How the Cold War Strategy Was Forged
Byline: Joseph C. Goulden, SPECIAL TO THE WASHINGTON TIMES
When the final and definitive story is told - you probably won't read details for decades - the initial turning point in the Cold War came very quietly in the 1950s and 1960s. It was then that analysts at the RAND Corporation made what was then a radical but verifiable conclusion: the West was far stronger than the Soviet Union and its allies - it had more manpower, greater wealth and a huge lead in technology.
So, what was needed to exploit these inherent advantages? A long term strategy that would be more effective than the policy of containment - and the will to implement it.
Such, in a very tight nutshell, is the essence of Gordon Barrass' The Great Cold War, an absolutely brilliant account of how analysis both in and out of our government concluded that the Soviet Union, in many ways, was a Potemkin Village, whose outward bravado and blustering concealed a power that was a hollow shell. Eventually, the Soviets came to realize the futility of keeping up the facade of being a world power, and the entire artifice collapsed.
To be sure, Mr. Barrass on one point (in a closing section titled Slaying the Myths ) is certainly on target. He writes, The first myth that needs to be slain is that the Soviet Union was not ever a real threat to the West. On the contrary ... it was a serious threat The danger of this contention is that it deflects attention from the sustained and complex efforts required to deal with adversaries drive by deeply rooted hostility.
During the last years of the Cold War, Mr. Barrass was chief of the assessments staff in the British Cabinet Office and a member of the Joint Intelligence Committee. Hence, he was in a position to watch history as it unfolded. His subsequent research for this book took him into the offices of persons who bore the brunt of the struggle, in comfortable offices and out in the back alleys.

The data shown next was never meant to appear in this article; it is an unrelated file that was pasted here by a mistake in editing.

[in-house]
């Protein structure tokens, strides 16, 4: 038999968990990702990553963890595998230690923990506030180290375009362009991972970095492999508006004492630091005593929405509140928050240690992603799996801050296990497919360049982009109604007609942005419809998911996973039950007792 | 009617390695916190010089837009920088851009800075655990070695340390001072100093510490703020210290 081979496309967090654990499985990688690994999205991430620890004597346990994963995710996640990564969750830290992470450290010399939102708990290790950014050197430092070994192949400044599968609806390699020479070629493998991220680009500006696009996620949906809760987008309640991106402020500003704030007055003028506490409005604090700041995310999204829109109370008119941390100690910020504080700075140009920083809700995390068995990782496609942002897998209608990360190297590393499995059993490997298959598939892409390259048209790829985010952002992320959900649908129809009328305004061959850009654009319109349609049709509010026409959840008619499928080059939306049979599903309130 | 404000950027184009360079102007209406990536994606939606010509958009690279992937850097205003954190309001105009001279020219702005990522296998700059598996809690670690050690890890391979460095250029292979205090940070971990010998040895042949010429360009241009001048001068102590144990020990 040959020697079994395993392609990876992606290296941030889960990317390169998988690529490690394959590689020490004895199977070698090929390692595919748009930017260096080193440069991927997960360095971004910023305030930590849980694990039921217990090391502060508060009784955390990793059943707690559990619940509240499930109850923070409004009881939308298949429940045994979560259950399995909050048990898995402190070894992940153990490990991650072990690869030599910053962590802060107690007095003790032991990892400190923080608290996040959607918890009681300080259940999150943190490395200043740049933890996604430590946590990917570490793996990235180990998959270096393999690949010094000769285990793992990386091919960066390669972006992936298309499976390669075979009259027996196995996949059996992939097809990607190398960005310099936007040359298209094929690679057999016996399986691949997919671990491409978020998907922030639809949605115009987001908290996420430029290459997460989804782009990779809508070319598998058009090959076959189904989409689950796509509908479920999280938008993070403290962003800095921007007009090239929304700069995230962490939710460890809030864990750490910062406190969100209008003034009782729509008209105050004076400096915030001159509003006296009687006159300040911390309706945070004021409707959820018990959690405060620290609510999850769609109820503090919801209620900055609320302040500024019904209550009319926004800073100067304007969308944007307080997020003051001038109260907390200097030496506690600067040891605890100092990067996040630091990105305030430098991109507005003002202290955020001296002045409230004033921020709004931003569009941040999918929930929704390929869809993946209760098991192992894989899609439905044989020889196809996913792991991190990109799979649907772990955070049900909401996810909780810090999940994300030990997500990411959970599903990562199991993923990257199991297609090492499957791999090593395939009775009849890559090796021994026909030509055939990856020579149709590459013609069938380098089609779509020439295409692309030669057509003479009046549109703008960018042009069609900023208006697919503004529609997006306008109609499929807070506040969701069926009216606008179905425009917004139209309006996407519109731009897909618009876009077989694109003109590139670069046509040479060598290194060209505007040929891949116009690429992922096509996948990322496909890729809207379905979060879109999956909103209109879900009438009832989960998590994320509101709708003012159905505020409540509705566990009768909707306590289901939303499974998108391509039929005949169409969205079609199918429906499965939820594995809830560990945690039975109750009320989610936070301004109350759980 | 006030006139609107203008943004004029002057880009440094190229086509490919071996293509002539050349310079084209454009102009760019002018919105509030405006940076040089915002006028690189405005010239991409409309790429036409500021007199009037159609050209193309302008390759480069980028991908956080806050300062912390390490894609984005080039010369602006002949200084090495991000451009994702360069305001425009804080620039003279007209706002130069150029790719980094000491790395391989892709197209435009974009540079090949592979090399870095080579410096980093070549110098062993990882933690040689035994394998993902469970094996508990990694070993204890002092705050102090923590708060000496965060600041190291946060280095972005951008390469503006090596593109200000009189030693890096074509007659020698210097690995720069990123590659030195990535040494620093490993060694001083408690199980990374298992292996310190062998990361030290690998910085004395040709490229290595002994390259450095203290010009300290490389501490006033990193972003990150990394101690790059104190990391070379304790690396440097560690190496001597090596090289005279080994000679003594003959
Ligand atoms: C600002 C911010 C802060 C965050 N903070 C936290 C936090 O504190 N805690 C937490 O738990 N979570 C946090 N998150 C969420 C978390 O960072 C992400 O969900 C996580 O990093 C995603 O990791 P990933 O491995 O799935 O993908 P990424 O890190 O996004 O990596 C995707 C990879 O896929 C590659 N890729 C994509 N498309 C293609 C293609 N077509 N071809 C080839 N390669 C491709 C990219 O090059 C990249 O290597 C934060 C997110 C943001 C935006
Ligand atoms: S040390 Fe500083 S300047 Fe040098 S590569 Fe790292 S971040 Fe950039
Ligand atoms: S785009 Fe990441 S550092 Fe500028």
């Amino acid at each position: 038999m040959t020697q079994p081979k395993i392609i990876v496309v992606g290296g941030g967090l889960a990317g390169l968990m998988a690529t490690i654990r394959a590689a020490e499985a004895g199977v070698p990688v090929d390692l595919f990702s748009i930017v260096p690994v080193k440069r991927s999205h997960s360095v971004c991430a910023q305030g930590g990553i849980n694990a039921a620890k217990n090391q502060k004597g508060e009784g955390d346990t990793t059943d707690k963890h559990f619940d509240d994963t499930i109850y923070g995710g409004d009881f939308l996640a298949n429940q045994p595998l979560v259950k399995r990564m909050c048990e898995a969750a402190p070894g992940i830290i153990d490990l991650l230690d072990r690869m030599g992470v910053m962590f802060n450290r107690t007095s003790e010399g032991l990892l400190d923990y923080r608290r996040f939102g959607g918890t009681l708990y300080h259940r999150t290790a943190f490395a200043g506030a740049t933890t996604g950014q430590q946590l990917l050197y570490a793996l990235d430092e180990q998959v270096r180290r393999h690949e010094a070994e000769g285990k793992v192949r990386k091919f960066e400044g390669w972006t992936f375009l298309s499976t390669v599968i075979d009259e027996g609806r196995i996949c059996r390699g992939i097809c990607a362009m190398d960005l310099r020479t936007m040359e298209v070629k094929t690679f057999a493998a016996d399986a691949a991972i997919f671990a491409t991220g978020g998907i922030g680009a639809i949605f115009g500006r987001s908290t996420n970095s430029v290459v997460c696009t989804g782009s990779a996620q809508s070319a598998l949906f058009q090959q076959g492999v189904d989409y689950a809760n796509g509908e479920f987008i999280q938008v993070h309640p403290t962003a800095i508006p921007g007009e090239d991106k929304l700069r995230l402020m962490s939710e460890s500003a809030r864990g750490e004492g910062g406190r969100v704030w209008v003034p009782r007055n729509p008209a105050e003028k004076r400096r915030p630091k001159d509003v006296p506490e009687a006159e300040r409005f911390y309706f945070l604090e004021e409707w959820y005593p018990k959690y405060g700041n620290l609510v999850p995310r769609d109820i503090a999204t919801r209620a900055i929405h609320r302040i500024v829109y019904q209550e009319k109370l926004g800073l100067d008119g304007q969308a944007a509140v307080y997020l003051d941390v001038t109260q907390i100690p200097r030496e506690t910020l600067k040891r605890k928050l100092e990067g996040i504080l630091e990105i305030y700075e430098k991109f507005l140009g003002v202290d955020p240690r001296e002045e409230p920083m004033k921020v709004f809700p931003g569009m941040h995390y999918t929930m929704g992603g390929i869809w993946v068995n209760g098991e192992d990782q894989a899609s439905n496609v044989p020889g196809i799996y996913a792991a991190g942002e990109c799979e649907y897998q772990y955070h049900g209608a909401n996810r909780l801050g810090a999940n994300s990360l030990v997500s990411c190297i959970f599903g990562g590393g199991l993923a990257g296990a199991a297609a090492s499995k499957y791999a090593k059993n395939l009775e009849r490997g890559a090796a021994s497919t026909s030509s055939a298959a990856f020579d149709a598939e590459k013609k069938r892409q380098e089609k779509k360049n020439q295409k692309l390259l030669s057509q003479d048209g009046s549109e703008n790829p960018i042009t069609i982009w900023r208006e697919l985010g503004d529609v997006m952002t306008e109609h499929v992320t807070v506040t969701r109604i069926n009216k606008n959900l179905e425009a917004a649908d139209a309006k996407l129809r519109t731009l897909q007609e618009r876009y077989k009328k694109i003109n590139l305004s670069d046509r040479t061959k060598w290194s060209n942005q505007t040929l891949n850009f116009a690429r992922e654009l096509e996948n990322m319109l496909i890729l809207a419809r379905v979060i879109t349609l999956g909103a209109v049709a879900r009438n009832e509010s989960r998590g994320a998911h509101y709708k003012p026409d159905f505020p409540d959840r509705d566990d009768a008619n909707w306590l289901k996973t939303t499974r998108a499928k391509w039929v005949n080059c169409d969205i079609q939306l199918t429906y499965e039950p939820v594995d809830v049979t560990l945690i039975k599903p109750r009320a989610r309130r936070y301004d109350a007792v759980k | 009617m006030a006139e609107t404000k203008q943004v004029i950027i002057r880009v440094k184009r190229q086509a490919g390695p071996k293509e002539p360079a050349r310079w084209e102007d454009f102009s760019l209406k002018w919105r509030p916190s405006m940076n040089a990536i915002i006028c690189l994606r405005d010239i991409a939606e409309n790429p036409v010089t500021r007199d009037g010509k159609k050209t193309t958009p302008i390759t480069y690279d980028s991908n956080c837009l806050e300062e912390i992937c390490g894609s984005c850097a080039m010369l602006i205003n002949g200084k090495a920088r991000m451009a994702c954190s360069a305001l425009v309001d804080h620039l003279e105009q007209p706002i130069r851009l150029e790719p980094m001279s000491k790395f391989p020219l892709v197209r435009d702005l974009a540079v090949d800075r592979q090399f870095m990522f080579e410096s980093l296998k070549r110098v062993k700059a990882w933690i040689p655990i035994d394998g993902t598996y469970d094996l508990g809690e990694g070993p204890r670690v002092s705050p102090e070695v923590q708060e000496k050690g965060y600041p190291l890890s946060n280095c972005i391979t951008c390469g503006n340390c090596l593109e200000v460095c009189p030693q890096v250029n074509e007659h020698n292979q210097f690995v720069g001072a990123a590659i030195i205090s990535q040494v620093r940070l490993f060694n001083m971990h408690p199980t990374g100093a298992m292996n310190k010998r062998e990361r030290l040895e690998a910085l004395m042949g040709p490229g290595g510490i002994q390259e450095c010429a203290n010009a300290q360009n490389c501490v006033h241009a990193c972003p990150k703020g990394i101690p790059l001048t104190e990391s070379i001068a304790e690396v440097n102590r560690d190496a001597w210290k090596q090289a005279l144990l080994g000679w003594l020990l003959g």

One knowledgeable participant he interviewed was the Texas-born Milton Bearden, a key figure in the CIA's Clandestine Service operations against the Soviets for decades. In passing, Mr. Barrass asked him to list the greatest intelligence failure. We didn't realize how [expletive deleted] scared Soviet leaders were of us, Mr. Bearden said.
If a single hero must be selected from Mr. Barrass' rich cast, I would point to Andrew Marshall, who began work at RAND and ultimately became head of the Net Assessment Office in the Pentagon. Andy Marshall's important contribution to U.S. intelligence was his training of several generations of analysts not to view the Soviets as a mirror image of our society. The Soviets were in fact different, culturally and otherwise. Mr.Marshall scoffed at those - of a certain political persuasion - who believed in the inherent harmony of man and that the Soviet leadership could be coaxed into a relationship with the United States that did not threaten our interests.
Mr. Barrass makes clear that Soviet intelligence often ill-served its leaders. Alexander Yakovlev, who served in Andrei Gorbachev's Politburo, said reports to Moscow reinforced the hostile image of the West by blaming the Americans for everything. Yakovlev said, People were praised not for their objectivity, but for providing information that was in line with policy, what we call 'loyal information.'" This is the most damning assessment possible of intelligence.
To be sure, there were some realists in the Soviet bloc. For instance, famed East German spymaster Markus Wolfe gave Moscow what he told Mr. Barrass was the most depressing insight yet into the state of the Warsaw Pact. Include among the realists Marshal Nikolai Ogarkov, who observed to a U.S. journalist in the 1970s that in the U.S., even small children play with computers ... For reasons you know well, we cannot make computers widely available in our society Here, we don't even have computers in every office of the Defense Ministry. …